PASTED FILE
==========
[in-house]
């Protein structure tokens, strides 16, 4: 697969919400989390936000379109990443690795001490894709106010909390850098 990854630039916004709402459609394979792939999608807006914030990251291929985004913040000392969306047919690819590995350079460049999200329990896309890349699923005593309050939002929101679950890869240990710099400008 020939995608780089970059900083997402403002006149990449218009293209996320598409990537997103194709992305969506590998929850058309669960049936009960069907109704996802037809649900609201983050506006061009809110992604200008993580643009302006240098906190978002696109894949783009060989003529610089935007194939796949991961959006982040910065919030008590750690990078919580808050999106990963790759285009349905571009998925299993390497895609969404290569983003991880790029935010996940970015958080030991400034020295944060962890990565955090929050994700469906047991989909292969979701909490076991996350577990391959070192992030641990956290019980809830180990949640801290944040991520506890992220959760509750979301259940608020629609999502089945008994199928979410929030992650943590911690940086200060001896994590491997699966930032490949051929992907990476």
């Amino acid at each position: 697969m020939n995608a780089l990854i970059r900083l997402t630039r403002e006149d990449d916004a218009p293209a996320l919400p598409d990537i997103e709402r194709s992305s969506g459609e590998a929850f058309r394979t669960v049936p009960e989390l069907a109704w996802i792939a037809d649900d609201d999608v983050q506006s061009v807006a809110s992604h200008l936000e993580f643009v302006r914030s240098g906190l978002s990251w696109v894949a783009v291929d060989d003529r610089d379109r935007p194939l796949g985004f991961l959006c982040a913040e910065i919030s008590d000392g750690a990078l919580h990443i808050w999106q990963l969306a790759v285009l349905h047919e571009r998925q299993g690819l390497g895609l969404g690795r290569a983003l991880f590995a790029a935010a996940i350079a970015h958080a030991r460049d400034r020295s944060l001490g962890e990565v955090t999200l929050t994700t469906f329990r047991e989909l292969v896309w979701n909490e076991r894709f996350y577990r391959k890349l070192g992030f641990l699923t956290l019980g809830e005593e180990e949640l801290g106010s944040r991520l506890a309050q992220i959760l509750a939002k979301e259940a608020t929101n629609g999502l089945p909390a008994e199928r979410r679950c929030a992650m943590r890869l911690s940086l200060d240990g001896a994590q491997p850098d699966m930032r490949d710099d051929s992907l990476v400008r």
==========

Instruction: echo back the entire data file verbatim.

[in-house]
């Protein structure tokens, strides 16, 4: 697969919400989390936000379109990443690795001490894709106010909390850098 990854630039916004709402459609394979792939999608807006914030990251291929985004913040000392969306047919690819590995350079460049999200329990896309890349699923005593309050939002929101679950890869240990710099400008 020939995608780089970059900083997402403002006149990449218009293209996320598409990537997103194709992305969506590998929850058309669960049936009960069907109704996802037809649900609201983050506006061009809110992604200008993580643009302006240098906190978002696109894949783009060989003529610089935007194939796949991961959006982040910065919030008590750690990078919580808050999106990963790759285009349905571009998925299993390497895609969404290569983003991880790029935010996940970015958080030991400034020295944060962890990565955090929050994700469906047991989909292969979701909490076991996350577990391959070192992030641990956290019980809830180990949640801290944040991520506890992220959760509750979301259940608020629609999502089945008994199928979410929030992650943590911690940086200060001896994590491997699966930032490949051929992907990476």
């Amino acid at each position: 697969m020939n995608a780089l990854i970059r900083l997402t630039r403002e006149d990449d916004a218009p293209a996320l919400p598409d990537i997103e709402r194709s992305s969506g459609e590998a929850f058309r394979t669960v049936p009960e989390l069907a109704w996802i792939a037809d649900d609201d999608v983050q506006s061009v807006a809110s992604h200008l936000e993580f643009v302006r914030s240098g906190l978002s990251w696109v894949a783009v291929d060989d003529r610089d379109r935007p194939l796949g985004f991961l959006c982040a913040e910065i919030s008590d000392g750690a990078l919580h990443i808050w999106q990963l969306a790759v285009l349905h047919e571009r998925q299993g690819l390497g895609l969404g690795r290569a983003l991880f590995a790029a935010a996940i350079a970015h958080a030991r460049d400034r020295s944060l001490g962890e990565v955090t999200l929050t994700t469906f329990r047991e989909l292969v896309w979701n909490e076991r894709f996350y577990r391959k890349l070192g992030f641990l699923t956290l019980g809830e005593e180990e949640l801290g106010s944040r991520l506890a309050q992220i959760l509750a939002k979301e259940a608020t929101n629609g999502l089945p909390a008994e199928r979410r679950c929030a992650m943590r890869l911690s940086l200060d240990g001896a994590q491997p850098d699966m930032r490949d710099d051929s992907l990476v400008r």